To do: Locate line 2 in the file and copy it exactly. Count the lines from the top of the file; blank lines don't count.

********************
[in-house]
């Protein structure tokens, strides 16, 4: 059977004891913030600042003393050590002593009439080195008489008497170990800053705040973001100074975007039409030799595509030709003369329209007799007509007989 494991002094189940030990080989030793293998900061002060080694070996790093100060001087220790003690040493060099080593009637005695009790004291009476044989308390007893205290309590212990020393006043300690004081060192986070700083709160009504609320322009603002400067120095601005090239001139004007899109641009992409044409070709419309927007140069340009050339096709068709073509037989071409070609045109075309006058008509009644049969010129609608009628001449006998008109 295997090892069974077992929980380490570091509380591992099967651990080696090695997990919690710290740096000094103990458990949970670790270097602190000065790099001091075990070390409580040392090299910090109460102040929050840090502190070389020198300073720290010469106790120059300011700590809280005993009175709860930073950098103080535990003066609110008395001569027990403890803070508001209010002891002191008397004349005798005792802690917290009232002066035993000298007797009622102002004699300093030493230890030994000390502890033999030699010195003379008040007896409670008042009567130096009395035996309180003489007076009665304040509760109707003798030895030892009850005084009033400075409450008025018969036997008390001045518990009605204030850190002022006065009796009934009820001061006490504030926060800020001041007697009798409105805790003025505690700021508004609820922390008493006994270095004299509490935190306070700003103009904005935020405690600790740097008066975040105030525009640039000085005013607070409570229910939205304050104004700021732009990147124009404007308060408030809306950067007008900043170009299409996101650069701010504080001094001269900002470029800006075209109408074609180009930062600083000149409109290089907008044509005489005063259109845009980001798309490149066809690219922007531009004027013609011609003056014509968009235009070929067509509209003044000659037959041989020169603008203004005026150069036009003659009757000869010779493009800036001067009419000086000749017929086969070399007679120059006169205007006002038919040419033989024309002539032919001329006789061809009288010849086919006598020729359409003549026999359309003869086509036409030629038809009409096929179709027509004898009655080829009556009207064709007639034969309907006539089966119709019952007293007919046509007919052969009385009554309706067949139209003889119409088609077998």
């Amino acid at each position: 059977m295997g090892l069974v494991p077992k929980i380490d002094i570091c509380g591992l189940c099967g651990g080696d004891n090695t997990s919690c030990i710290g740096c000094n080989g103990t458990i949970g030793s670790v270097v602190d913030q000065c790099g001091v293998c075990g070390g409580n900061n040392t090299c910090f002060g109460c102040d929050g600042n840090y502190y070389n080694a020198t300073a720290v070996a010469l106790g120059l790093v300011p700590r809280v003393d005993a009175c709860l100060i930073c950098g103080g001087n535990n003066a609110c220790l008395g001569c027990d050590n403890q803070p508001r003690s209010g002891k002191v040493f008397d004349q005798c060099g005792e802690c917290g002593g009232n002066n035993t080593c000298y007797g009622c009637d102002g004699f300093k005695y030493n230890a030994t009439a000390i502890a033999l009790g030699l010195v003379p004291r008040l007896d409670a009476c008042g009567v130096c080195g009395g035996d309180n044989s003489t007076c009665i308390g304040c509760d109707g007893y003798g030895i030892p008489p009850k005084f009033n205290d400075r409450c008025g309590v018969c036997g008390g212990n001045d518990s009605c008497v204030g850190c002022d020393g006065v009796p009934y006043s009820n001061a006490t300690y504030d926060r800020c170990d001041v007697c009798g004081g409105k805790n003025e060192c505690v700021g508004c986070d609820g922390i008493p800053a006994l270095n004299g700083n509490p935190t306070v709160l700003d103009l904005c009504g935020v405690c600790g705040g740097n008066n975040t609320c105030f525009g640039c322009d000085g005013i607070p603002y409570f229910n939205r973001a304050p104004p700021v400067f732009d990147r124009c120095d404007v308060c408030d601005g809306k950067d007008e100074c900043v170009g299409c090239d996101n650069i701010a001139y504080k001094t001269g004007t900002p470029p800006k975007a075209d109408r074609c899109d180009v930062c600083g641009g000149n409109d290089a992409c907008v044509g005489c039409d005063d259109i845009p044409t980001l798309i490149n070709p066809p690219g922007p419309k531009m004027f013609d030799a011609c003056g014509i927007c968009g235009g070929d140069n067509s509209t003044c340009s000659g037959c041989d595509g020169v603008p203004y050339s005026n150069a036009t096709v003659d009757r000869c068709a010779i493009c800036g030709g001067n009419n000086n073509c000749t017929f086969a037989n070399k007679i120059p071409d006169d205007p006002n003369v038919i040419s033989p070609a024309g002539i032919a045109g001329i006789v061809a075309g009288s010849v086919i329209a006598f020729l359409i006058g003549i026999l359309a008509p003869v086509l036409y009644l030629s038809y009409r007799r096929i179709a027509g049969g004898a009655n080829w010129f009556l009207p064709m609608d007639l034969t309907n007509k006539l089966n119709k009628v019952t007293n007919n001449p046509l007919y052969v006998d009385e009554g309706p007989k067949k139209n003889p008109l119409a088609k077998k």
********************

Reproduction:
């Protein structure tokens, strides 16, 4: 059977004891913030600042003393050590002593009439080195008489008497170990800053705040973001100074975007039409030799595509030709003369329209007799007509007989 494991002094189940030990080989030793293998900061002060080694070996790093100060001087220790003690040493060099080593009637005695009790004291009476044989308390007893205290309590212990020393006043300690004081060192986070700083709160009504609320322009603002400067120095601005090239001139004007899109641009992409044409070709419309927007140069340009050339096709068709073509037989071409070609045109075309006058008509009644049969010129609608009628001449006998008109 295997090892069974077992929980380490570091509380591992099967651990080696090695997990919690710290740096000094103990458990949970670790270097602190000065790099001091075990070390409580040392090299910090109460102040929050840090502190070389020198300073720290010469106790120059300011700590809280005993009175709860930073950098103080535990003066609110008395001569027990403890803070508001209010002891002191008397004349005798005792802690917290009232002066035993000298007797009622102002004699300093030493230890030994000390502890033999030699010195003379008040007896409670008042009567130096009395035996309180003489007076009665304040509760109707003798030895030892009850005084009033400075409450008025018969036997008390001045518990009605204030850190002022006065009796009934009820001061006490504030926060800020001041007697009798409105805790003025505690700021508004609820922390008493006994270095004299509490935190306070700003103009904005935020405690600790740097008066975040105030525009640039000085005013607070409570229910939205304050104004700021732009990147124009404007308060408030809306950067007008900043170009299409996101650069701010504080001094001269900002470029800006075209109408074609180009930062600083000149409109290089907008044509005489005063259109845009980001798309490149066809690219922007531009004027013609011609003056014509968009235009070929067509509209003044000659037959041989020169603008203004005026150069036009003659009757000869010779493009800036001067009419000086000749017929086969070399007679120059006169205007006002038919040419033989024309002539032919001329006789061809009288010849086919006598020729359409003549026999359309003869086509036409030629038809009409096929179709027509004898009655080829009556009207064709007639034969309907006539089966119709019952007293007919046509007919052969009385009554309706067949139209003889119409088609077998």